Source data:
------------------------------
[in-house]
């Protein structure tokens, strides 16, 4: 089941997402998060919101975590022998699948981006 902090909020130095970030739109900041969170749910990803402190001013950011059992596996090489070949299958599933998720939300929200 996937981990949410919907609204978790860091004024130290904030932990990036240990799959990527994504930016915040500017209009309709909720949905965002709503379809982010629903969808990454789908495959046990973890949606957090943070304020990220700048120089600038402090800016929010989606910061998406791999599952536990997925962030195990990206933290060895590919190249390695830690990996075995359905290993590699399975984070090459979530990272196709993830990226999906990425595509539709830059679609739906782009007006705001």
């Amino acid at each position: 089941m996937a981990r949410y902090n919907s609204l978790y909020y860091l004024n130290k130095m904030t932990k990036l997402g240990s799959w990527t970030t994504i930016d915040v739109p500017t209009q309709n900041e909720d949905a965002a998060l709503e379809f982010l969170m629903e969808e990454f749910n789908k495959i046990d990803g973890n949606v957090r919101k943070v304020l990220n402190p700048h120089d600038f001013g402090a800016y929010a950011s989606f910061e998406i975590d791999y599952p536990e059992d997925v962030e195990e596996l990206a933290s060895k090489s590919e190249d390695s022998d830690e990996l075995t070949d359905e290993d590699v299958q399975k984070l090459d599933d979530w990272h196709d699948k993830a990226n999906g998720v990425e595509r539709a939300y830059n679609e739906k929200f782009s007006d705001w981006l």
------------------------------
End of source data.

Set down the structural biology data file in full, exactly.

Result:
[in-house]
């Protein structure tokens, strides 16, 4: 089941997402998060919101975590022998699948981006 902090909020130095970030739109900041969170749910990803402190001013950011059992596996090489070949299958599933998720939300929200 996937981990949410919907609204978790860091004024130290904030932990990036240990799959990527994504930016915040500017209009309709909720949905965002709503379809982010629903969808990454789908495959046990973890949606957090943070304020990220700048120089600038402090800016929010989606910061998406791999599952536990997925962030195990990206933290060895590919190249390695830690990996075995359905290993590699399975984070090459979530990272196709993830990226999906990425595509539709830059679609739906782009007006705001």
């Amino acid at each position: 089941m996937a981990r949410y902090n919907s609204l978790y909020y860091l004024n130290k130095m904030t932990k990036l997402g240990s799959w990527t970030t994504i930016d915040v739109p500017t209009q309709n900041e909720d949905a965002a998060l709503e379809f982010l969170m629903e969808e990454f749910n789908k495959i046990d990803g973890n949606v957090r919101k943070v304020l990220n402190p700048h120089d600038f001013g402090a800016y929010a950011s989606f910061e998406i975590d791999y599952p536990e059992d997925v962030e195990e596996l990206a933290s060895k090489s590919e190249d390695s022998d830690e990996l075995t070949d359905e290993d590699v299958q399975k984070l090459d599933d979530w990272h196709d699948k993830a990226n999906g998720v990425e595509r539709a939300y830059n679609e739906k929200f782009s007006d705001w981006l």